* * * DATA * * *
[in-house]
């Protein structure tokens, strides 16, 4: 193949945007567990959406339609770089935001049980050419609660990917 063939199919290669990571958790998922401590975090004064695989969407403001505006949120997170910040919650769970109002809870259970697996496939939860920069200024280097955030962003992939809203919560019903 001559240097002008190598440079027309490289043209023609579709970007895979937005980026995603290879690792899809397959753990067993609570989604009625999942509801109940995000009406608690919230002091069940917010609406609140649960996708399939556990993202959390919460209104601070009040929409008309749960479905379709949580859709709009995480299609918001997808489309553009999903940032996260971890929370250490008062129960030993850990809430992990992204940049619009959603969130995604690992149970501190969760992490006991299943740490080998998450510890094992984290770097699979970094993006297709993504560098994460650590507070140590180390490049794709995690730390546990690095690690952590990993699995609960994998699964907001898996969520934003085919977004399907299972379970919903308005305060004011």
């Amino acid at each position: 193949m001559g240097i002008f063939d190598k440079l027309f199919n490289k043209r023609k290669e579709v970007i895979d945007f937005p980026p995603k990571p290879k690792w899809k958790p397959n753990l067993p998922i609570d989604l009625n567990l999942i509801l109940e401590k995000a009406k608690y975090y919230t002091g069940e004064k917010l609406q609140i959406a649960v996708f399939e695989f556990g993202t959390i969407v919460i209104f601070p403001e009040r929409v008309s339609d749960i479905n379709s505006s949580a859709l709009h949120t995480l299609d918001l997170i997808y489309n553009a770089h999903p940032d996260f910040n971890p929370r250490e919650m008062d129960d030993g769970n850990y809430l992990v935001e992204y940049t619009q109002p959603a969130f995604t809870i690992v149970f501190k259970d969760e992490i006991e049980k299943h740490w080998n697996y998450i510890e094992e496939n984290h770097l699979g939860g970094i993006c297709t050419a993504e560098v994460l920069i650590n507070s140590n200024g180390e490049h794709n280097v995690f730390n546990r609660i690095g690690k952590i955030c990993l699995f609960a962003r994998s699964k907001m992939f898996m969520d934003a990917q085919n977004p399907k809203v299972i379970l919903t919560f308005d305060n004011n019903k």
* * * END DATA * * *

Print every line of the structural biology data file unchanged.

[in-house]
């Protein structure tokens, strides 16, 4: 193949945007567990959406339609770089935001049980050419609660990917 063939199919290669990571958790998922401590975090004064695989969407403001505006949120997170910040919650769970109002809870259970697996496939939860920069200024280097955030962003992939809203919560019903 001559240097002008190598440079027309490289043209023609579709970007895979937005980026995603290879690792899809397959753990067993609570989604009625999942509801109940995000009406608690919230002091069940917010609406609140649960996708399939556990993202959390919460209104601070009040929409008309749960479905379709949580859709709009995480299609918001997808489309553009999903940032996260971890929370250490008062129960030993850990809430992990992204940049619009959603969130995604690992149970501190969760992490006991299943740490080998998450510890094992984290770097699979970094993006297709993504560098994460650590507070140590180390490049794709995690730390546990690095690690952590990993699995609960994998699964907001898996969520934003085919977004399907299972379970919903308005305060004011």
């Amino acid at each position: 193949m001559g240097i002008f063939d190598k440079l027309f199919n490289k043209r023609k290669e579709v970007i895979d945007f937005p980026p995603k990571p290879k690792w899809k958790p397959n753990l067993p998922i609570d989604l009625n567990l999942i509801l109940e401590k995000a009406k608690y975090y919230t002091g069940e004064k917010l609406q609140i959406a649960v996708f399939e695989f556990g993202t959390i969407v919460i209104f601070p403001e009040r929409v008309s339609d749960i479905n379709s505006s949580a859709l709009h949120t995480l299609d918001l997170i997808y489309n553009a770089h999903p940032d996260f910040n971890p929370r250490e919650m008062d129960d030993g769970n850990y809430l992990v935001e992204y940049t619009q109002p959603a969130f995604t809870i690992v149970f501190k259970d969760e992490i006991e049980k299943h740490w080998n697996y998450i510890e094992e496939n984290h770097l699979g939860g970094i993006c297709t050419a993504e560098v994460l920069i650590n507070s140590n200024g180390e490049h794709n280097v995690f730390n546990r609660i690095g690690k952590i955030c990993l699995f609960a962003r994998s699964k907001m992939f898996m969520d934003a990917q085919n977004p399907k809203v299972i379970l919903t919560f308005d305060n004011n019903k």